On Jan. 10,  Madison Mayor Paul Soglin announced he would be running for the Democratic Party nomination for the chance to take on Scott Walker in the governor’s race this November.

On July 17, he announced he would not be running for re-election to his post as mayor.

On Aug. 14, the Democratic primary for governor (among other things) was held. Soglin came in seventh place out of ten candidates, racking up 5 percent of the vote.

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On Oct. 19,  he made what former Madison Mayor Dave Cieslewicz called “the least surprising surprise announcement imaginable.” Despite his earlier announcement to the contrary, Soglin said he would run again.

That made him the eighth declared candidate for mayor of Madison. Quite frankly, he should’ve done us a favor and kept it at seven.

This is not to say Soglin is without his merits. Rather, his record of fighting for progressive causes is genuinely impressive, especially considering how long he’s been fighting. 

But the Paul Soglin of 2018 is not the same Paul Soglin who was elected to the Madison City Council at the age of 22 (though he’s got the same mustache). His rise to political prominence came as a result of his prominent role in anti-war protests in the late 1960s. As a city councilman, he represented the district encompassing Mifflin Street, which at that time was home to the left-leaning protest movement at the University of Wisconsin. Police resentment of the liberal students turned the first annual Mifflin Street Block Party into a riot lasting three days, during which Soglin was proudly arrested. That moment in time serves as a stark contrast to his calls to end the annual celebration, which came during his third term. In fairness, Soglin had just turned 24 during the first Mifflin — by the next one, he’ll be 74.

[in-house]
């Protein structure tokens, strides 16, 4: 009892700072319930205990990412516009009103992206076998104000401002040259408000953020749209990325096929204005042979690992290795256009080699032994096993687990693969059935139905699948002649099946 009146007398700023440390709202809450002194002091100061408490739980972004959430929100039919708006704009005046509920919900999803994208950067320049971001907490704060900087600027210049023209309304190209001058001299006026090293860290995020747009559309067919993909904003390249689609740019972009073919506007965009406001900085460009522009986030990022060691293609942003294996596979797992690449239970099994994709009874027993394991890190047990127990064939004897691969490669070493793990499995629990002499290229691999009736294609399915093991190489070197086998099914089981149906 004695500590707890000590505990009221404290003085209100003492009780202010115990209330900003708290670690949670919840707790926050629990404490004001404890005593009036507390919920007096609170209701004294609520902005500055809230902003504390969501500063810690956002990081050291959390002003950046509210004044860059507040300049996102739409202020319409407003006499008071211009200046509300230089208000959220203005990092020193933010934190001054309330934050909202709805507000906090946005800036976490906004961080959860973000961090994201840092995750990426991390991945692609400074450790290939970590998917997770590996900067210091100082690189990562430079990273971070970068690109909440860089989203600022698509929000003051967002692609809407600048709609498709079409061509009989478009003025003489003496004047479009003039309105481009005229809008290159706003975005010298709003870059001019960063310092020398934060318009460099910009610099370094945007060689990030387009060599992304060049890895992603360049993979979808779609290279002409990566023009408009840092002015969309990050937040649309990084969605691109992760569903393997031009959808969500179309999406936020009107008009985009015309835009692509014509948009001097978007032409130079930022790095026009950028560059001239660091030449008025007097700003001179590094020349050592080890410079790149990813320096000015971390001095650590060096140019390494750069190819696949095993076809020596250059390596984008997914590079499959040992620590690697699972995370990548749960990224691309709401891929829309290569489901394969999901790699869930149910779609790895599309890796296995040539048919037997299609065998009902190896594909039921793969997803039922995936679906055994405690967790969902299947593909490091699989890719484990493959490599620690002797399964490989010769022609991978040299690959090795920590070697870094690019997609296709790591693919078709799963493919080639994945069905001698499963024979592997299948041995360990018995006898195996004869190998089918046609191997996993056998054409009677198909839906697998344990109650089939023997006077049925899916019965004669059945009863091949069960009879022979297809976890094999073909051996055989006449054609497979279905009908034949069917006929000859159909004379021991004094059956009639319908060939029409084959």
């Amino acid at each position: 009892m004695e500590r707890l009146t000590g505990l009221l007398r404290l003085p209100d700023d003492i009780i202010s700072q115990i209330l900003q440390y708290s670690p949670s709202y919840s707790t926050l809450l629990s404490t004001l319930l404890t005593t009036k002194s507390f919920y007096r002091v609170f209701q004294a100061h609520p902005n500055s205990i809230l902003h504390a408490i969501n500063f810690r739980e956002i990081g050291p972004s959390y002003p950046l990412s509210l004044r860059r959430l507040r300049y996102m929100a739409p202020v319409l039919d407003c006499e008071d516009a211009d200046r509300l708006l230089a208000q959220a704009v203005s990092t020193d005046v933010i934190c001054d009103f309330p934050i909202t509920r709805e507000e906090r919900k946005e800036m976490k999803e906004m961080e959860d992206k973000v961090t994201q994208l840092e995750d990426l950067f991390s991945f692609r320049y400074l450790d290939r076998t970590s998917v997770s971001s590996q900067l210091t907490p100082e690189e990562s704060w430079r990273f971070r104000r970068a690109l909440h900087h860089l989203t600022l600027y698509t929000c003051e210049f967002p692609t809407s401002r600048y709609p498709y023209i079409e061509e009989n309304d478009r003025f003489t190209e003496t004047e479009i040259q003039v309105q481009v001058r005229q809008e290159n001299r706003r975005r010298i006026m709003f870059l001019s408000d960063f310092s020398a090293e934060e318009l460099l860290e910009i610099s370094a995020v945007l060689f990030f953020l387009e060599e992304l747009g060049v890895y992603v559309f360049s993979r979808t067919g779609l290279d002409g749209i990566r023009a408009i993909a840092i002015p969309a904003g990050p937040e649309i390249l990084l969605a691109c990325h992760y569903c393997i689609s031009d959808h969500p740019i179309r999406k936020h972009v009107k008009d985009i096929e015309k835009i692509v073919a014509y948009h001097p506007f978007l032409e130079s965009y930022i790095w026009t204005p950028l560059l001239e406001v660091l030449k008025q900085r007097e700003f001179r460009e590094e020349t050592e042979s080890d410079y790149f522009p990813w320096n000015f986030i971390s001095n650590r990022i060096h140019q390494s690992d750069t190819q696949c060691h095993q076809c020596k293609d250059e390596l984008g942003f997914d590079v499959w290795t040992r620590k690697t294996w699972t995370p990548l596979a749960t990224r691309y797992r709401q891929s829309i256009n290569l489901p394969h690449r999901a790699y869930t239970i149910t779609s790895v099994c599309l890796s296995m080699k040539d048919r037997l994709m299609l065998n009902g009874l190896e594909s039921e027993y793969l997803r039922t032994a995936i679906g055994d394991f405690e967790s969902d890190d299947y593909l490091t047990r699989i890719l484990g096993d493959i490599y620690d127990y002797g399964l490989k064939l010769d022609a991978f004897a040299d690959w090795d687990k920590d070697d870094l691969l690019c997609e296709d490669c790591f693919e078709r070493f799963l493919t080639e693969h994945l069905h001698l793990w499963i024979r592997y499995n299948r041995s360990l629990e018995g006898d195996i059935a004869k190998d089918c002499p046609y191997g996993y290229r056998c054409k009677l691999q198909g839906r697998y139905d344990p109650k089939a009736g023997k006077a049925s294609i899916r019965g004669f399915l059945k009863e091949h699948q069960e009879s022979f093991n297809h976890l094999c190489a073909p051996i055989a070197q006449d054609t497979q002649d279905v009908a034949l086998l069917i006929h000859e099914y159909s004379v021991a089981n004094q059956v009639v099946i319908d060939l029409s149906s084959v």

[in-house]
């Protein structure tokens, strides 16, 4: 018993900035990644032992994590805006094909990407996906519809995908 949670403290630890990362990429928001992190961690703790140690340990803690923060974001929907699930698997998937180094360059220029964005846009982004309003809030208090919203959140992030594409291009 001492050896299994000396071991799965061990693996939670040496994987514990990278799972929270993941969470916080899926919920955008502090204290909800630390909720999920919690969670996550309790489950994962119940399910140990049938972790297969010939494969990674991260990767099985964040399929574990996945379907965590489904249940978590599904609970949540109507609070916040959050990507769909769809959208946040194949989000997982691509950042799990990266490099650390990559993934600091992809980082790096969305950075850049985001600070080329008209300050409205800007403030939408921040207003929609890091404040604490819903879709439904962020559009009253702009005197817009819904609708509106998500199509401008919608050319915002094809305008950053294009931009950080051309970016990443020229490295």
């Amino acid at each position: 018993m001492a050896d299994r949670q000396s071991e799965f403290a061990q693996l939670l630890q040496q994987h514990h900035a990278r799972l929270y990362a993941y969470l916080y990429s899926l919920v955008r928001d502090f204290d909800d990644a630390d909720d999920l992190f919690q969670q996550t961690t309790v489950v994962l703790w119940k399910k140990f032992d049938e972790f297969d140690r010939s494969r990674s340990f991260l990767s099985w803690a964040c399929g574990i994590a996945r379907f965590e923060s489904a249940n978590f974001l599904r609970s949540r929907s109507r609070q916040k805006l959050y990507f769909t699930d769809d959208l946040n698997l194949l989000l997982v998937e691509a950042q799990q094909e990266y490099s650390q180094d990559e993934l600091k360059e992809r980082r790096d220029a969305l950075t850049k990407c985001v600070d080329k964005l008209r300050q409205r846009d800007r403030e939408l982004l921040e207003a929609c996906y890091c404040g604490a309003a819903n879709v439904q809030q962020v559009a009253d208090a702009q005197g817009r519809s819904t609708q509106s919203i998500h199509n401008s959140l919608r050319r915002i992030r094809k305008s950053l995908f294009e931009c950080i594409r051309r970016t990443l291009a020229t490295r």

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Seventy-four years is a long time to live. Some would say age signifies the aggregation of years of learned experiences, and all this experience would make Soglin worthy of keeping his moniker as Madison’s “Mayor for Life.” His most recent term has shown that perhaps that nickname is not an entirely positive thing. Repeatedly, the mayor moved to ban sleeping on the street, leading some activists to accuse him of trying to criminalize homelessness.

By repeatedly complaining about nuisance offenses committed by the homeless and painting them as criminals, Soglin hasn’t  shaken this accusation. As Ald. David Ahrens, District 15, put it, “… this very moral, values-laden judgment [really] does nothing to address what the problem is.” Other alders have said the mayor spends lots of time watching security footage in areas with high homeless populations, sometimes playing it during meetings.

But that’s not to say Soglin has dedicated his “third empire,” as WPR called it, to being a despicable and out-of-touch boomer. Despite a mixed record on homelessness, he has had his moments. In 2014, the city set a goal, in-line with the “housing first” approach to build 1,000 affordable housing units over five years — a goal the city looks to be on its way to achieving.

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In his mayoral campaign, Soglin has made sure to ensure voters know he’s experienced, with the implication being that he alone can continue to push Madison forward. On that point, he’s wrong.

Also in the race are some extremely qualified candidates, including Ald. Maurice Cheeks, District 10; former executive director of the Tenant Resource Center Brenda Konkel and Satya Rhodes-Conway, senior associate at the Center on Wisconsin Strategy. Both of the latter are former alders as well.

In fact, one could go so far as to say the current political climate makes Soglin less qualified for mayor than the aforementioned. He’s just not the radical progressive he once was.

Sammy Fogel ([email protected]) is a freshman majoring in political science and Spanish.